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Although tablecloths and napkins were occasionally used at banquets in ancient times, it was only when people began regularly eating at a table that they systematically covered it with a cloth and, later, started to routinely use napkins. Throughout antiquity, meals were eaten while stretched out on couches or beds, and it was not until the Middle Ages that the sitting position was adopted in the West. Today, the position is even more vertical as humanity, ever pressed for time, eats standing up, indeed while walking, at any time of day.

It was during the Merovingian dynasty, between AD 500 and 700, that people began ‘sitting down’ to a meal, as demonstrated by the existence of certain chairs; but the practice only became truly common with the advent of feudal society. Until the late Middle Ages, tables consisted of planks being placed on trestles, covered with long ‘diaper cloths’ (the generic term used for any piece of table or personal linen). The medieval lifestyle was still marked by a certain nomadic spirit, and such inexpensive ‘tables’ could be left behind when place of residence changed. Planks and trestles would simply be rebuilt elsewhere. The table of the feudal lord and his family would then be ‘set’ in the main room of the castle, where the diners would sit on the benches, all on the same side of the table. These modest furnishings could then be removed when not in use.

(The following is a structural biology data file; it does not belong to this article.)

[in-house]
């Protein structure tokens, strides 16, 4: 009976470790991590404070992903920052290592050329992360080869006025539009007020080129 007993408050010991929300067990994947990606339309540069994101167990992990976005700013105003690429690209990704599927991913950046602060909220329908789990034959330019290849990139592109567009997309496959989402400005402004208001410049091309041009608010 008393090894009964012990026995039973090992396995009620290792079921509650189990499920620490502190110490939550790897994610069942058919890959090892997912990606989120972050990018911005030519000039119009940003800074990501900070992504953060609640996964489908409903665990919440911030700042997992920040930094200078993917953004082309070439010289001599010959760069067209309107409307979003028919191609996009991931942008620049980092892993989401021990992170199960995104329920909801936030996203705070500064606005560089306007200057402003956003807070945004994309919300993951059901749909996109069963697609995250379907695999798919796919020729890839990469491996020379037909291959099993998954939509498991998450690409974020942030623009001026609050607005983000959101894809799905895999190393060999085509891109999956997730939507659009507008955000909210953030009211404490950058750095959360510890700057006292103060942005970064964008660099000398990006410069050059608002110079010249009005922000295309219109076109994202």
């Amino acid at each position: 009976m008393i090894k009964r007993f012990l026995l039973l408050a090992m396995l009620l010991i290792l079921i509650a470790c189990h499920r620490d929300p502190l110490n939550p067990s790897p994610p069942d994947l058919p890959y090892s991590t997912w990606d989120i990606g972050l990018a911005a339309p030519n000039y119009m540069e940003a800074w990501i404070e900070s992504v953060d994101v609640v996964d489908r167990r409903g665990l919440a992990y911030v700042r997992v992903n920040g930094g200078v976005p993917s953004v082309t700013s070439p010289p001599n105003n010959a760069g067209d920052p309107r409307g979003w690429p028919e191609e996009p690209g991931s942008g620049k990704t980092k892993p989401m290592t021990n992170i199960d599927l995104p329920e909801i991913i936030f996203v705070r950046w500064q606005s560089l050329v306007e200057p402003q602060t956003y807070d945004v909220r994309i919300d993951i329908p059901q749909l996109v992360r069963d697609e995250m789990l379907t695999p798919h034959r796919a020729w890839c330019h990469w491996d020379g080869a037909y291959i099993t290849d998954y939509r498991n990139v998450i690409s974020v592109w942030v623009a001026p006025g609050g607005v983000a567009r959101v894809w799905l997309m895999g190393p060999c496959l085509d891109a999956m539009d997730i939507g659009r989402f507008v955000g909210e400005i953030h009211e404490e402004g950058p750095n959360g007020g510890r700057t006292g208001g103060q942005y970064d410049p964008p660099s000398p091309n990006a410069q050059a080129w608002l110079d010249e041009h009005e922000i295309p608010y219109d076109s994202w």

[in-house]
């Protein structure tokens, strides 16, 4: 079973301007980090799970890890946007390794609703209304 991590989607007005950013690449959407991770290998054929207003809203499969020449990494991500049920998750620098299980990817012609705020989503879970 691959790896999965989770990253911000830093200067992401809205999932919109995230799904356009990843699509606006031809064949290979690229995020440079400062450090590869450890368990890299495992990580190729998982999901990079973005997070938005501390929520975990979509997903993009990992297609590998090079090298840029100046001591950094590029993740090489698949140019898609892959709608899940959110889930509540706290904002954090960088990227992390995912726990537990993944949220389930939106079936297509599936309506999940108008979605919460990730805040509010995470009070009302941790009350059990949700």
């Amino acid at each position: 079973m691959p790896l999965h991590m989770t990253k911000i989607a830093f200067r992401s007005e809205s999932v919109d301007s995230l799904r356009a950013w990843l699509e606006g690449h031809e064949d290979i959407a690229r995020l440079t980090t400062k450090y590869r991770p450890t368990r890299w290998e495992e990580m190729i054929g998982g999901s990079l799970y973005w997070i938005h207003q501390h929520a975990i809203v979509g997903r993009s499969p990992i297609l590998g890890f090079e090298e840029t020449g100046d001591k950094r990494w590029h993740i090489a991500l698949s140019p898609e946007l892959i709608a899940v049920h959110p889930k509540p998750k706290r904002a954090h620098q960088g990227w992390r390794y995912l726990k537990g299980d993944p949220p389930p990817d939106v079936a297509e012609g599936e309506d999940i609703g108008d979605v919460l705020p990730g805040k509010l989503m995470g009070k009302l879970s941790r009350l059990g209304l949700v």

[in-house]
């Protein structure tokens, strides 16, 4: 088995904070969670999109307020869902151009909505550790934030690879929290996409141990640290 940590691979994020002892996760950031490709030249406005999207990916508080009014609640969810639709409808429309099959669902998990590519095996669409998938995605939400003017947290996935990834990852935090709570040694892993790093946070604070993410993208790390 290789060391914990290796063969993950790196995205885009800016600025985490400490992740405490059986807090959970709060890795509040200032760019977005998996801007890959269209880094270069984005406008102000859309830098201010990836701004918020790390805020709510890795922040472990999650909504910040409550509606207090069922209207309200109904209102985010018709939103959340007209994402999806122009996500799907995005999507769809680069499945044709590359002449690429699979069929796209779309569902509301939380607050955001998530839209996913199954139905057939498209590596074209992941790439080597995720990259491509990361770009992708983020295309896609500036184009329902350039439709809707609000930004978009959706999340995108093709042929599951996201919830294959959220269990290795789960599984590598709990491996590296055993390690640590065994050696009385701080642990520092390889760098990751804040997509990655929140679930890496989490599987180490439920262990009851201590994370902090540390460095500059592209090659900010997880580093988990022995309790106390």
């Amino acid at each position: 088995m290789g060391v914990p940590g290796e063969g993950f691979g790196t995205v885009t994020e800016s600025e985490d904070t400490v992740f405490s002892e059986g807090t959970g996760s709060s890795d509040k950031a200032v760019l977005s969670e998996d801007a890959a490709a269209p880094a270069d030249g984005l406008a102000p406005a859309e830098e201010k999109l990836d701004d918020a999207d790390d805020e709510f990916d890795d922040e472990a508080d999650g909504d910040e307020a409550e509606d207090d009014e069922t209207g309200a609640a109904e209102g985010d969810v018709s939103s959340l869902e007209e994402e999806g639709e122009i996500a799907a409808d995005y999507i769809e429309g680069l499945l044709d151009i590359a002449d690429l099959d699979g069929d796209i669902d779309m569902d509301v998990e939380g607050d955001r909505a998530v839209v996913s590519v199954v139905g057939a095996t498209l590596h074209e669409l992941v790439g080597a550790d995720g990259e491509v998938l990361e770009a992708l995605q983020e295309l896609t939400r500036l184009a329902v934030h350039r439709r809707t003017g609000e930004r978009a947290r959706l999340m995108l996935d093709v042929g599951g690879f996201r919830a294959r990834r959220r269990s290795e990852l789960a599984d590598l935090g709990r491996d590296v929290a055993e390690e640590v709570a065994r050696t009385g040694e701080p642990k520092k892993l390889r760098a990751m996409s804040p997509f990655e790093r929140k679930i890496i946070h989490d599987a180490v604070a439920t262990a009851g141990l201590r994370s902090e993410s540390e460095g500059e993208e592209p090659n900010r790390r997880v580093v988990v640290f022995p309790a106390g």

The table was seen as a distinct piece of furniture only with the building of the magnificent Italian Renaissance residences that also required permanent cupboards and beds. It was not until the end of the 18th century that tables used solely for meals made their appearance, thanks to the fashion for intimate dinners launched by Louis XV in his apartments at Versailles.

Right into the late Middle Ages, tablecloths were used only for feasts and banquets, not on an everyday basis. It was probably during the 5th century, according to mosaics discovered at Ravenna, that the first tablecloths were used for liturgical repasts. It was also at this time that the ‘mantle’ or mantelium, which originally meant ‘hand-cloth’ or towel, began to signify tablecloth.4

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